PRODUCER BOARDS - BUILDING A PROFITABLE FUTURE FROM THE CURRENT BASE

  • John Luxton
Food, Fibre, Biosecurity and Border Control

Producer Board reform is about building a profitable future from the current base. It is about improving farmers incomes, improving the value of farmers total assets, improving farmers wealth. If we do this. we all know that this will also improve the rural economy and help continue to make our provinces satisfying enjoyable places to live and bring up our families.

Last year I raised three key risks with respect to the trading producer boards. The risk you run having a monopoly provider of marketing services and the problems of outlawing all other who have any good ideas or trade contacts. This hampers innovation and enables organizations to operate without competitive pressures on their cost structures

Secondly- insufficient investment to add the value that we need to get out of the commodity trap

Thirdly- the political risks, both external and internal, of having industry structures reliant on the vote of politicians. They say a week is a long time in politics - by next week perhaps you might have a majority of politicians who remove all legislation overnight. Currently we prefer to carefully evolve the industries to ensure the opportunities are maximized and any risks minimized.

So why evolve these political structures that we have had for around 70 years. In 1972 when I began farming I received $6 kgms, now it is around $3.50. Over the next twenty years in real terms it could halve again. Farmers continue to be commodity traders, and commodities continue to decline over time.

For those of you concerned about possible undercutting, the current single seller legislation does not prevent this happening now. As with any commodity price, it is set by whoever is prepared to sell at the lowest price. This is why over time commodity prices decline. With a number of sellers of agricultural commodity from a number of countries undercutting happen now

Politicians cant get higher prices out of a commodity market. It would be good if they could. The best protection from undercutting is to move the product above the commodity market.

(Graph) As we can see, all commodities reduce over time in real terms. Interestingly lamb has performed best, followed by meat. Milk and beef come next with wool the lowest on the index.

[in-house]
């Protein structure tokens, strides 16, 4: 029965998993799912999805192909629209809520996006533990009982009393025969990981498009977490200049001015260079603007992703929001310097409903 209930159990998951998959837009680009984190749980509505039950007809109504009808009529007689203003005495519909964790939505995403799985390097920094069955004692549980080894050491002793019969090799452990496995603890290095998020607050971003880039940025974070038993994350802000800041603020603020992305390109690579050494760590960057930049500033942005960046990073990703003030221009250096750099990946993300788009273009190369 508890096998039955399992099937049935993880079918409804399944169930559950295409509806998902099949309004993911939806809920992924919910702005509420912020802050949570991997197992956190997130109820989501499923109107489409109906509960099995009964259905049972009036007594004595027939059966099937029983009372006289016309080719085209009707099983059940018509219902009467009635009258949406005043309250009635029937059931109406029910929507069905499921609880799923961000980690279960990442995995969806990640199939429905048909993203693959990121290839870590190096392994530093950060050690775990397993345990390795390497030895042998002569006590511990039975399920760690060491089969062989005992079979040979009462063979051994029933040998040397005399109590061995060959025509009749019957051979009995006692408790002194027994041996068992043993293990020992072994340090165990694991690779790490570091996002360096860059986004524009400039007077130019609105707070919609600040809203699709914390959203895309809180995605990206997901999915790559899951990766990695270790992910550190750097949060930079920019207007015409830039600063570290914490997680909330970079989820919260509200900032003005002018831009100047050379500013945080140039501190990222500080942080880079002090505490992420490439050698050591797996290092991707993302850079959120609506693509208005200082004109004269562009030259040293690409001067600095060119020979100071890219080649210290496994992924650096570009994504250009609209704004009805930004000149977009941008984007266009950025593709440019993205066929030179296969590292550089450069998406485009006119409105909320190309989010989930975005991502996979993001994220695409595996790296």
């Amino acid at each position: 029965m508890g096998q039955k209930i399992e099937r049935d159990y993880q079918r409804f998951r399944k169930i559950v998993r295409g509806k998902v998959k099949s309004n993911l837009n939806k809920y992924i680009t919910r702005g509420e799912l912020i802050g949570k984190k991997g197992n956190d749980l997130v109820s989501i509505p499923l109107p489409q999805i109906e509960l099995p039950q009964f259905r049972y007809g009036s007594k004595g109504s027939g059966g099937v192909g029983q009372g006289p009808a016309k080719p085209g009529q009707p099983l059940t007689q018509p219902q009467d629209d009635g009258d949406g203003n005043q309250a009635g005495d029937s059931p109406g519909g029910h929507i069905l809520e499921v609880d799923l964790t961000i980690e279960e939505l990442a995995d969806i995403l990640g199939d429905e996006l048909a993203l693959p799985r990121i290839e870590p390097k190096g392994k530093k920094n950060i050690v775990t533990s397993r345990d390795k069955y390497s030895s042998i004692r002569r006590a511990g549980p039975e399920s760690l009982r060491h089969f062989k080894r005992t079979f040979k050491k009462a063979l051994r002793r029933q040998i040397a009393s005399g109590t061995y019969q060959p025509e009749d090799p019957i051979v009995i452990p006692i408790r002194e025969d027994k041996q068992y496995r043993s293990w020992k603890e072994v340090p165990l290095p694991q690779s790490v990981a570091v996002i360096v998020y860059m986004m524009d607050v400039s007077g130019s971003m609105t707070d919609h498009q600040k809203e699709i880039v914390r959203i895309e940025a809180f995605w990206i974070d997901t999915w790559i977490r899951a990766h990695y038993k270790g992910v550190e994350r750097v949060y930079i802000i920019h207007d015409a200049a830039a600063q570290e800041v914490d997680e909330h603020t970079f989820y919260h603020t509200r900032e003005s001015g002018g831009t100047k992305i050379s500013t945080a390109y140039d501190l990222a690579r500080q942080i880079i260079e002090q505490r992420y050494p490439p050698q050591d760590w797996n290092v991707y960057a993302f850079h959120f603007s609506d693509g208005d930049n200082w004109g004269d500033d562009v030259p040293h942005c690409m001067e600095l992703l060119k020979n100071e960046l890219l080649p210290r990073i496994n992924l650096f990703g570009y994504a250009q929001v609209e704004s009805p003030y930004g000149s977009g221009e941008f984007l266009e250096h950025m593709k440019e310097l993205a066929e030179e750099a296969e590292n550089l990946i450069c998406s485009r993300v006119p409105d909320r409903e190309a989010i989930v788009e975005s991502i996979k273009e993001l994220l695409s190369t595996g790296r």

Cost are another reason for continuing the evolution. Currently there is no competitive pressure on the cost structures involved with the monopoly provision of marketing services by the trading boards. They just simply pay the grower less. Non trading boards, like the government, tax their growers.

The costs are significant. For example ?..

The Kiwi fruit industry has revenue of $573m, but $298m or 52% goes to people other than Kiwifruit growers.

Dairy has revenue of $6129m but $3486m or 57% goes to people other than dairy farmers.

Apple & Pear revenue is $520m, but $355m or 68% goes to people other than apple growers. Only 32% or $165m goes to NZ growers.

Canadian fruit growers, on the other hand receive between 47 - 68% of revenue.

In these three areas we can see there is an opportunity for the grower to get more of the existing revenue cake. A 10% improvement would mean millions more dollars in farmers and growers pockets

The other boards spend various amounts on a range of functions, averaging around $2000 for the Meat and Wool Boards. That?s $4000 per average meat & wool farm which for some farmers in difficult times will be more than their own profits

It is important that farmers feel that they have sufficient accountability for the money they work hard for to pay the Boards.

The amount of off farm net asset (i.e. gross assets less liabilities) is significant.

Board net assets/family farm
Meat - $137m/$7828 per average farmer
Wool - $140m/$8000 per family farm
Dairy - $2.6b/$180,000 per family farm
A&P - $110/ $1800 per family farm
Kiwi - $2.6/ $1800 per family farm

For the dairy industry for example the average farmer has at least $180,000 at current very conservative valuations. Some suggest that the assets are worth at least 5 times this balance sheet amount

Farmers should be able to have better control of these assets which they have worked hard to pay for.

Interestingly the A&P Boards with revenue of $520 million, requires it growers to invest almost $80,000 net each beyond the farmgate. Whereas Kiwifruit, with revenues of $573million, only requires $1800 net assets beyond farmgate.

The $50million the A&P Board received from recent sales of assets equates to about $36000 for orchard, which John Mcliskies tells me the Board cannot give back to growers because of the current legislation.

The key is to add more value than cost, to reduce costs, and capture as much value as possible through to the consumer to improve farmer returns.

Quite simply, continuing to sell commodities leads to peasantry.